• Cost per capsule: approx. $0.49; www.nespresso.com

ILLY Pasquini Livia 90 model Illy produces one of the best coffees in the world, and this machine lives up to the company’s reputation for quality. It is more versatile and uses both pods (although not hermetically-sealed) and ground coffee, for those who enjoy the hassle and clean-up.

  • The Illy temperature is adjustable from 190 degrees to a maximum of 205 degrees.  
  • The Pasquini Livia 90 model uses both ground coffee and coffee pods. The coffee in the pod is Illy’s “regular” ground coffee.
  • The retail price of Livia is $1350.
  • Cost per pod: approx. $0.55. A tin of pods retails for around $10. There are 18 pods to a tin. A can of Illy regular ground coffee retails for approx. $12/can; www.illyusa.com

Rancilio — Silvia ModelA great looking machine that also performs well and is less expensive.

  • Brewing temperature is 195-197 degrees F.
  • Uses ground espresso coffee beans. You can use pods with their portafilter (basket with handle where coffee is placed; price, $128), but the machine wasn’t really designed for it and we found it cumbersome and clumsy.
  • The retail price of the Silvia is $495; www.rancilio.com

The five things you need to know about coffee before you sip!
1.
There are over 20 species of coffee plants, but only two account for the majority of commercial coffee sold worldwide: Arabica and Robusta. Robusta coffee beans constitute the majority of low-quality, mass-produced, pre-ground coffee blends and freeze-dried coffee found in jars and cans, which tends to be bitter and bland. Arabica coffee beans are the world's most flavorful beans which you may know as: Costa Rican Tarrazu, Guatemalan Hueheutenango, Kenyan AA, Sumatra Mandheling and Tanzanian Peaberry, to name a few. Arabica coffee beans also contain only half the caffeine of Robusta.

2. Are you a drip coffee or an espresso drinker? If you've ever wondered exactly what the difference is, here's a little lesson in how each is brewed:

The main difference between the two is the fineness of the grind and the brewing time. For example, a shot of espresso is made by forcing about 1.5 ounces of nearly boiling water through tightly packed, finely ground espresso coffee. The brewing time is much shorter than that of coffee.

Drip coffee on the other hand starts with more coarsely ground coffee than espresso and is made by dripping boiling water over the ground coffee. The water filters through the coffee and falls into the pot. The brewing process is slower than espresso, and the hot water is in contact with the ground coffee for much longer. A cup of drip coffee actually has more caffeine than one shot of espresso.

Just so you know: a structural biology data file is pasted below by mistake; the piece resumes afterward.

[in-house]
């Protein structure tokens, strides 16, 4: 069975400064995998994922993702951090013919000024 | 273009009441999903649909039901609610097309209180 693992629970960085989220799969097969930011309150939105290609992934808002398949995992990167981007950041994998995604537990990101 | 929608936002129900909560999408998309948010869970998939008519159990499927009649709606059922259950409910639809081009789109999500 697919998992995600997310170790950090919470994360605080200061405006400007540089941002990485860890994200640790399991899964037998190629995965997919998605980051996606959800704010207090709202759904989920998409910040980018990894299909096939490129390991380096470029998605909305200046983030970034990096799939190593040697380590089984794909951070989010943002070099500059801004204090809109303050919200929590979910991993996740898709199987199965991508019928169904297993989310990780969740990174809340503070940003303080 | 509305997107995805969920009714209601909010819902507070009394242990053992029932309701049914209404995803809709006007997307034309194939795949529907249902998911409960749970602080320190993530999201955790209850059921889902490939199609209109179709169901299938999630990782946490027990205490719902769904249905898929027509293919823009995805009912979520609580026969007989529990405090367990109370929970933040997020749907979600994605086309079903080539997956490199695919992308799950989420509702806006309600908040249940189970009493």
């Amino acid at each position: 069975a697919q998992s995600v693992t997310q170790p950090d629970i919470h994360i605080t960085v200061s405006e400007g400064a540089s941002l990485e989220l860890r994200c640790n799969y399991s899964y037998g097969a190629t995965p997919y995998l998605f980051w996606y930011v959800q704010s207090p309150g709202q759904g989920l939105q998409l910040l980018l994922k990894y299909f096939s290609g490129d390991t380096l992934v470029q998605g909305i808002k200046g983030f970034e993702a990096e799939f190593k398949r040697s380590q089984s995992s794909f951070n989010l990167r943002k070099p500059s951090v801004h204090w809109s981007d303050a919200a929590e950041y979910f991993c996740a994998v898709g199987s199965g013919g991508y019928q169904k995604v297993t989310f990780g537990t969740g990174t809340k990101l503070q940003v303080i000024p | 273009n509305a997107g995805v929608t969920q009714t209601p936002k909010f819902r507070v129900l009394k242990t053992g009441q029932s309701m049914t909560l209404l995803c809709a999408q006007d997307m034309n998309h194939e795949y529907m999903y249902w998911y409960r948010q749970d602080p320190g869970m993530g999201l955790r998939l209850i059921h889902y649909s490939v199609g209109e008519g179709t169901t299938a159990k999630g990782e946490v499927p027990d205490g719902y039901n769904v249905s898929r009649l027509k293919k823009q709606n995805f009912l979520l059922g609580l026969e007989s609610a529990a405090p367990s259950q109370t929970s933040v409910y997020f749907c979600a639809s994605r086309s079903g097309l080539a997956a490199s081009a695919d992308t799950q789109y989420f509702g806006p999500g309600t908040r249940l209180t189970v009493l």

3. Cold water should always be used to brew coffee because it tastes fresher. Hot water from a water heater loses oxygen, resulting in a flat taste. The choices for water are wide and wonderful these days: purifiers that fit on your kitchen sink faucet, bottled spring water delivered right to your door and “gourmet” spring waters available at your local grocer. Waters to avoid are: soft waters, regular tap water in most communities and distilled waters. Remember, the freshest-tasting cup relies on the water as well as the bean.

4. Numerous studies have suggested that coffee may be one of nature’s most plentiful sources for antioxidants. Polyphenolic compounds, called flavonoids, have antioxidant properties which are important for disease protection, and are found naturally in the raw coffee beans. Studies have also shown that during the coffee roasting process, these important antioxidants (primarily vitamin C and E) are not lost or damaged. In a Harvard study that analyzed 126,000 people for as long as 18 years, researchers found that drinking one to three cups of caffeinated coffee daily can reduce diabetes risk (by single digits) as compared to those who do not partake in America's favorite morning drink.

5. Nothing can contaminate all your best efforts more than a dirty pot or cup. Residue from the oils and grinds does build up in mugs, filters and brewers, so take the time to clean your machine, filter, water tank and all other coffee tools regularly. Your coffee will definitely taste better, richer and fresher!

For more information about coffee, sign up for Phil’s free monthly e-newsletter “Coffee Chat News” at .

Phil Lempert is food editor of the “Today” show. He welcomes questions and comments, which can be sent to phil.lempert@nbc.com or by using the mail box below. For more about the latest trends on the supermarket shelves, visit Phil’s Web site at SuperMarketGuru.com.